AGARTALA / KOHIMA / SHILLONG: The counting of votes begins at 8 this morning for the assembly elections in three northeastern states: Meghalaya, Nagaland and Tripura. The BJP says it hopes to form a government in all three, overthrowing the CPI Left (M) party of Tripura and the Meghalaya Congress. This week, two exit polls gave the BJP a good chance to end the 20-year career of Manik Sarkar of the CPI (M) as Prime Minister of Tripura, while a third predicted a close fight. The exit polls also predicted that the BJP and its regional partner will win Nagaland, while they showed tight competition between Congress and the National People’s Party in Meghalaya.
Here is the guide of 10 points for the verdict of the elections in the northeast:
- The three states have 60 seats each and a party needs 31 to win a majority and form a government. The votes are being counted by only 59 seats in Meghalaya and Tripura, with the elections canceled in a seat in each state due to the death of the candidates.
- “If we win Tripura and if we can recover Nagaland, we have a government in Meghalaya, then our expansion in the northeast will be complete, except for Mizoram, today it will be a great day,” said Himanta Biswa Sarma, strategist from the Northeast of BJP, to NDTV before the counting of votes.
- If it wins in all three states today, the BJP will further consolidate its position in the northeast, recently reinforced by the party that forms the government in Assam, Manipur and Arunachal Pradesh. The seventh state of the northeast, Mizoram, governed by Congress, will vote later this year.
- The CPM admits that the BJP has stretched it in a tough battle, but has affirmed that Manik Sarkar, famous as the “poorest prime minister” of the country, will win a fifth consecutive term in Tripura.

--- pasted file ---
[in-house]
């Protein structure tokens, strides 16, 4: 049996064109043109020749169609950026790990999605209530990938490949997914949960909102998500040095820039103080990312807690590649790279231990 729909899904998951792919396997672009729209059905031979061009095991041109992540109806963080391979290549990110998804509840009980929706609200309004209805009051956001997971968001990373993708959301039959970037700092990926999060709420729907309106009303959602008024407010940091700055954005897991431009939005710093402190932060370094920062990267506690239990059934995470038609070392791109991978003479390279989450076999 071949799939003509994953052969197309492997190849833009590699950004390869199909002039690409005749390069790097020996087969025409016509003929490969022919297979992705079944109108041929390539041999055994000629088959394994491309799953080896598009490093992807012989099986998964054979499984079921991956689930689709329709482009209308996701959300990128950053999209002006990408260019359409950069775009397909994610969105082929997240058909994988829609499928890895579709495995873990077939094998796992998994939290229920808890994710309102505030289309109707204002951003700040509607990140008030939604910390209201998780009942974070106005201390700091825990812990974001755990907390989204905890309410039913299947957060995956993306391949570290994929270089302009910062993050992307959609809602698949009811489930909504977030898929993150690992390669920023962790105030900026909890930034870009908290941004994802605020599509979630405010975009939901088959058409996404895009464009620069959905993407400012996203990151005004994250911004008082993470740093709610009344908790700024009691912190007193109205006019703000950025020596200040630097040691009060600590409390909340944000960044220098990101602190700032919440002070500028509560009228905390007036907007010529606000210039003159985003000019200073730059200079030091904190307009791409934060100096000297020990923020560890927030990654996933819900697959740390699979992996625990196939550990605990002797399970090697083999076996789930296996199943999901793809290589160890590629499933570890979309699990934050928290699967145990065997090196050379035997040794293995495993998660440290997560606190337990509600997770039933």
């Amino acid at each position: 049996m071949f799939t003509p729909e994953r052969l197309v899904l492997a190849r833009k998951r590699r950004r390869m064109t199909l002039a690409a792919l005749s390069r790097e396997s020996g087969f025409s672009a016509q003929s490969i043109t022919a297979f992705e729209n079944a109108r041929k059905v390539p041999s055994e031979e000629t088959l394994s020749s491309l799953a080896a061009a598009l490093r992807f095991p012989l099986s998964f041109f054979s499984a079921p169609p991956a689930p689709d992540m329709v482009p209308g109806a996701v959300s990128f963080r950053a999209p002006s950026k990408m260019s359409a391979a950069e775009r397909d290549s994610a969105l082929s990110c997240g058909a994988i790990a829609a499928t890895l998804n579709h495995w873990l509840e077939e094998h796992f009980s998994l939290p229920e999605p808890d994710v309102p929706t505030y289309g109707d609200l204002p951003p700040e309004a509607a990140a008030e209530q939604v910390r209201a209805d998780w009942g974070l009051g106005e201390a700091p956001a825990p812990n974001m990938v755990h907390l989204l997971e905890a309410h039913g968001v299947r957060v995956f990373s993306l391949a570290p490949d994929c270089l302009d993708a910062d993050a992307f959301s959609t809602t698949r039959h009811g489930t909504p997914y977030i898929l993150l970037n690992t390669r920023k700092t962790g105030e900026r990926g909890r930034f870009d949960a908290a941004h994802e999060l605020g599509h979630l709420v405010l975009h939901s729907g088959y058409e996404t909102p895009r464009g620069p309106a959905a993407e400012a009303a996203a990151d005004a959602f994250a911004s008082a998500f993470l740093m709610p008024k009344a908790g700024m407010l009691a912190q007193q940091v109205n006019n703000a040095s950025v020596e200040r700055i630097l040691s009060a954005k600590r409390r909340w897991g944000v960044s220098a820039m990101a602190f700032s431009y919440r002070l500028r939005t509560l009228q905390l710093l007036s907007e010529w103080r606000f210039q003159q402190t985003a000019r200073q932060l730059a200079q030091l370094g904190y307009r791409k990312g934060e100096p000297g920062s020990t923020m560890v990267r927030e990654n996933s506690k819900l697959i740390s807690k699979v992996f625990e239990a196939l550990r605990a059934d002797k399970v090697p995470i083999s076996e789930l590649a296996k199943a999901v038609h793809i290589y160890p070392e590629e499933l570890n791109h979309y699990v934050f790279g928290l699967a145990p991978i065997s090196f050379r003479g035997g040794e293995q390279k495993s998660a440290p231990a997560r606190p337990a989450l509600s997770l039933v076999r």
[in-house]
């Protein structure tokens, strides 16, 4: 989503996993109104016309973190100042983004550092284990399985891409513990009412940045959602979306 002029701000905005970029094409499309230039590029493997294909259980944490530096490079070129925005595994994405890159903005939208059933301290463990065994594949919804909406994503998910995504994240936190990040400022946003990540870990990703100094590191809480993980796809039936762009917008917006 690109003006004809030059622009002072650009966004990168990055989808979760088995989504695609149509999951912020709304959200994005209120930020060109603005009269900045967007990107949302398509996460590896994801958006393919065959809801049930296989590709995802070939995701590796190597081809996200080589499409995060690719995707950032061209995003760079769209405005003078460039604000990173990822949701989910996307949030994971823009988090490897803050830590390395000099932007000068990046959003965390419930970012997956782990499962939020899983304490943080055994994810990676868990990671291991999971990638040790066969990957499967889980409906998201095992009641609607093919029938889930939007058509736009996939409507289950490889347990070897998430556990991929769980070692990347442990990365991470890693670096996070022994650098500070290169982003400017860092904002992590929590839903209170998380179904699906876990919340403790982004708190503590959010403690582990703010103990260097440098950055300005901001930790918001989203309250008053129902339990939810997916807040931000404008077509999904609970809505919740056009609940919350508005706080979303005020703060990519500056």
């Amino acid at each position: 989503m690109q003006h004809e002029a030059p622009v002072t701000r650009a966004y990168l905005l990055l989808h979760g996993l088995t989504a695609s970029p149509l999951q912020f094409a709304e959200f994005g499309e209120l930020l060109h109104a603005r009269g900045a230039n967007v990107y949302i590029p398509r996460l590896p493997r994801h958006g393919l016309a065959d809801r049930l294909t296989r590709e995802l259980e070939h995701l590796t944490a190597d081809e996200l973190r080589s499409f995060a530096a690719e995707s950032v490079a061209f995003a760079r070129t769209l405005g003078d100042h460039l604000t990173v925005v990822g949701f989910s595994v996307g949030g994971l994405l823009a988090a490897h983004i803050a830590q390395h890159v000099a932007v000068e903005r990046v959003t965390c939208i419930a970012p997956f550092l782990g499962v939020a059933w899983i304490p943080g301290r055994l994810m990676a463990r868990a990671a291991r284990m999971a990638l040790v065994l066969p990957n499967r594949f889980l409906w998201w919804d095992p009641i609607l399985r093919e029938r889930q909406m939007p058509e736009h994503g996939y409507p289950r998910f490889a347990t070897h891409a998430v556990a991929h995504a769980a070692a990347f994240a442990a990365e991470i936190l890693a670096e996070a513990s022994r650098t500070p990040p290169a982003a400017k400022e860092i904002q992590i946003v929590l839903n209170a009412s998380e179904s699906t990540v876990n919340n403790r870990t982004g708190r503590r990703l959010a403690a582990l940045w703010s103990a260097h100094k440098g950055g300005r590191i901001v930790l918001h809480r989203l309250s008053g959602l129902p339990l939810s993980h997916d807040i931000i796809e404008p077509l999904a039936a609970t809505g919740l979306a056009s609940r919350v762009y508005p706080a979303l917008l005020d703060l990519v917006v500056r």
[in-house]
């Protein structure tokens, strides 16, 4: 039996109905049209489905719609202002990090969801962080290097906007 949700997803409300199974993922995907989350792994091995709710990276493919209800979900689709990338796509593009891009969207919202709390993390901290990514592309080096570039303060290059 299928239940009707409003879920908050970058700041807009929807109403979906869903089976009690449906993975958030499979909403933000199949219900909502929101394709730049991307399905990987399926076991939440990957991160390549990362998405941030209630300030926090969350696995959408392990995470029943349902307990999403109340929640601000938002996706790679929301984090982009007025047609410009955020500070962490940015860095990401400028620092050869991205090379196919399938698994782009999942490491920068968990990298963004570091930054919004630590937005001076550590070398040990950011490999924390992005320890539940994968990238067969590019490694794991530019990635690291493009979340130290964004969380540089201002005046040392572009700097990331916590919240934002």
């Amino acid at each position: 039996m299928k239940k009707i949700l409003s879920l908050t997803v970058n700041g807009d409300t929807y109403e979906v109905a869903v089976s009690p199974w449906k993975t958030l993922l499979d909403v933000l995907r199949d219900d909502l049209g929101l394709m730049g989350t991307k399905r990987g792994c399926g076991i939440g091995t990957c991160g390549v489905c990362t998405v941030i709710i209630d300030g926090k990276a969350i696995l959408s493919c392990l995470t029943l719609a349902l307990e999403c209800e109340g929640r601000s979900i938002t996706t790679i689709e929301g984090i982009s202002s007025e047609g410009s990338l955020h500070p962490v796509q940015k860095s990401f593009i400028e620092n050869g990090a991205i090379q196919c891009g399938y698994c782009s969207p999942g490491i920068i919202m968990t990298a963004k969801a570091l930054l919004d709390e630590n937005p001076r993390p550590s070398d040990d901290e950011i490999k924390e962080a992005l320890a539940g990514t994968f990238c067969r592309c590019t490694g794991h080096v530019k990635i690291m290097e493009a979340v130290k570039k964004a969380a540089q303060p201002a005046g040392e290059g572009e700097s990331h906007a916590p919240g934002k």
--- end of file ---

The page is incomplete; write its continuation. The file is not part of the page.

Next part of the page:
- It is a crucial election for the Left party that is now in power only in Tripura and Kerala after the Prime Minister of West Bengal, Mamata Banerjee, ended her three-decade rule in West Bengal seven years ago.
- Also desperate for not letting the number of states that keeps decreasing even more is the Congress, whose Mukul Sangma has struggled with dissent in the run up to the elections.
- The BJP and its regional state allies, such as the National People’s Party (PNP), founded by the former president of Lok Sabha, PA Sangma, and the United Democratic Party argue separately. The PNP is seen as the toughest challenger in Congress.
- If Meghalaya votes in a hung assembly, as it has done in all but one of the elections, the BJP and its regional partners in the Northeast Democratic Alliance could quickly announce a post-election alliance as seen in the Manipur elections of the year past.
- The election of the Nagaland assembly is seen as a battle between Prime Minister TR Zeliang of the NPF and his predecessor Neiphiu Rio, once his colleague but who has now launched his own party, the NDPP (Democratic Progressive Nationalist Party). The BJP, which was in power in Nagaland in alliance with the NPF, has now partnered with Mr. Rio.
- The vote was held in Tripura on February 18, and in Nagaland and Meghalaya on February 27.